[Granted, you may want to adjust things differently; go for what feels best. But the above seems to be a good starting point, and is often recommended as such.]

Also: make sure to keep spinning. I've told people in the past to pretend they are a Mack truck--and to shift often, so as to keep the rpm's up. Mashing seems like so much more work.

Lastly: stretch before and after!
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Old 10-12-07, 01:22 PM
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Originally Posted by RadioFlyer View Post
The point was, either bike is good enough, get one, ride it and don't worry about it. You'll either stop riding or you'll add bikes to your collection. Bikes very specific to you, your riding style and goals.
This is great advice. I bought something before I overanalyzed things to the point of not doing anything for fear of making a mistake, and then just rode the heck out of it until I started wearing out parts. I replaced the worn parts, added some accessories, adjusted the (new) seat until it was just right, lost some weight and fat while improving me endurance but I still can't figure out what I'd get to replace my bicycle if I had to do it now. The main idea is to just use what you've got, and eventually you'll know whether you got the right one or if you need to add to your collection.
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Old 10-12-07, 01:40 PM
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save yourself a lot of worry...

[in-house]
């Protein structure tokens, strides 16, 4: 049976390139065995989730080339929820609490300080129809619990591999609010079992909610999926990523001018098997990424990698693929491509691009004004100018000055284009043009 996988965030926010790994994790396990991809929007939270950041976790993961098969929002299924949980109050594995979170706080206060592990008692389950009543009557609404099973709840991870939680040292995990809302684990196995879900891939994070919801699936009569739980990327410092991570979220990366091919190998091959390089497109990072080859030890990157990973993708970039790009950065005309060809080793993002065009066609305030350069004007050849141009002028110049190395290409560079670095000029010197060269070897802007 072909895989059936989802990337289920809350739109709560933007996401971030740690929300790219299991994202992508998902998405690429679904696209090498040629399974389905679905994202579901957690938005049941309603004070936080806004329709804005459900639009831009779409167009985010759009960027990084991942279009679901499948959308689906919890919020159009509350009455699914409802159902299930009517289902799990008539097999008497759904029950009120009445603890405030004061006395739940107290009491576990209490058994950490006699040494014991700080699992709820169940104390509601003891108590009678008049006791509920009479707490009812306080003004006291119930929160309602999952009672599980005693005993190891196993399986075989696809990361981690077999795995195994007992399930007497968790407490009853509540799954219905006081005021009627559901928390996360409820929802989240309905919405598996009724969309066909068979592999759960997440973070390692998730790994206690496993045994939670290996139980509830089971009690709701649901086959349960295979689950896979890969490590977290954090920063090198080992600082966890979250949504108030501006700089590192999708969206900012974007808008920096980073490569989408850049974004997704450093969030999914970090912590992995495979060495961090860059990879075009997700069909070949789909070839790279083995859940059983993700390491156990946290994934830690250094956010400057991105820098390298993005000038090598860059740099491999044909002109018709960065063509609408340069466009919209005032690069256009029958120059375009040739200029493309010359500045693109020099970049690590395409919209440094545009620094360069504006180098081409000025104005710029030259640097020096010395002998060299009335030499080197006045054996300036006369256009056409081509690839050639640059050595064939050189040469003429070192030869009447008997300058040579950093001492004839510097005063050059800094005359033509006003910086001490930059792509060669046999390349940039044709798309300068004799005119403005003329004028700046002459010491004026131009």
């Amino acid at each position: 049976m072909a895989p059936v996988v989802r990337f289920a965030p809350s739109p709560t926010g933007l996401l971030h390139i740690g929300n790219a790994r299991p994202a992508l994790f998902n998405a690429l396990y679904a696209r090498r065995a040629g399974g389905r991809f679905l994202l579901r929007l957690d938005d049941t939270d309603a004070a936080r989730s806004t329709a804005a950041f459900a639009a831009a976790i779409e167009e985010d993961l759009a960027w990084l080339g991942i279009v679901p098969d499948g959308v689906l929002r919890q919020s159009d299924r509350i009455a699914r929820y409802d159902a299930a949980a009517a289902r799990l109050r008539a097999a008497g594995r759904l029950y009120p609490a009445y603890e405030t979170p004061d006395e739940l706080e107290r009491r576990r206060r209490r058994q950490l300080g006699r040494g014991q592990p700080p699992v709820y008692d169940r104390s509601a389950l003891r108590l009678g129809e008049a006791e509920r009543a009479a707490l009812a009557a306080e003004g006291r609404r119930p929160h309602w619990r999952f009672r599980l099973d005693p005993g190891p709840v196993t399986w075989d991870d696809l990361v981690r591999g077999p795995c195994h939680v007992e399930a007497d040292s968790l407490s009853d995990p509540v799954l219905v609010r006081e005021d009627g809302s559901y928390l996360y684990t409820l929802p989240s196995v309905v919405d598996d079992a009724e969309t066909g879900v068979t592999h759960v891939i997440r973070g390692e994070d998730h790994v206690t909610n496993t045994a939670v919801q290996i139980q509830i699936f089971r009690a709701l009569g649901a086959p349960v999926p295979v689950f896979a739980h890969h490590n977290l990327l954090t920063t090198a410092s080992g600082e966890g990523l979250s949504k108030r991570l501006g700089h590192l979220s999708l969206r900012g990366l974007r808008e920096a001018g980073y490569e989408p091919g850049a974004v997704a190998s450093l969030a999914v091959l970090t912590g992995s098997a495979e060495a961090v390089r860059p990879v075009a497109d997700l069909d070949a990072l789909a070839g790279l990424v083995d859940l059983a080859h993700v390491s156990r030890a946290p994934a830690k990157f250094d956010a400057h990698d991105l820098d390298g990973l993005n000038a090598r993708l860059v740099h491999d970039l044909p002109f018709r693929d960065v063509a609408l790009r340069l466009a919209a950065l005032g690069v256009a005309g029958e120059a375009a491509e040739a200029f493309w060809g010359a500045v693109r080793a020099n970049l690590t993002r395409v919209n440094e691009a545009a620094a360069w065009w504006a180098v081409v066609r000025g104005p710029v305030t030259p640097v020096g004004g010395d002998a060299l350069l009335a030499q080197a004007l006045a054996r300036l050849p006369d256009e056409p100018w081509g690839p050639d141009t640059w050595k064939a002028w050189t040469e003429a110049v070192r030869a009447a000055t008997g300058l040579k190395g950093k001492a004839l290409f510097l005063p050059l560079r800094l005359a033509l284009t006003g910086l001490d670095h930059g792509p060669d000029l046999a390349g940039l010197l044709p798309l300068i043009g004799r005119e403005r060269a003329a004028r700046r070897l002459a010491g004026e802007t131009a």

take 2 months of spin classes. it'll give you the air your legs need

or just ride and don't worry about it
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Old 10-12-07, 04:06 PM
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Lots of good advice here already. As others said, you might be in a good shape, but not in a good cycling shape. The muscles need to get used to cycling, and then, if you already have good cardiovascular conditioning, you'll notice pretty fast improvement. However, there are a couple of things that you should check for because they can make biking very tiring and painful:

SADDLE HEIGHT

Very important. If your saddle is too low, your legs will always be cramped. Riding even a mile like that is difficult, and not good for you. Unfortunately, a lot of beginners set the saddle way too low because they want to be able to touch the ground with their feet as they sit on the saddle. But this is IMPOSSIBLE on most bikes if your saddle is adjusted correctly. You need to adjust it so that when you're pedalling, your leg is almost straight (but not quite locked of course) at the lowest point. This way you may find that you can't touch the ground at all even if you tip the bike to one side. That's ok, just learn how to dismount by lifting your bum off the saddle and putting all of your weight on one pedal and the other on the ground, as the bike stops.

FOOT POSITION ON THE PEDAL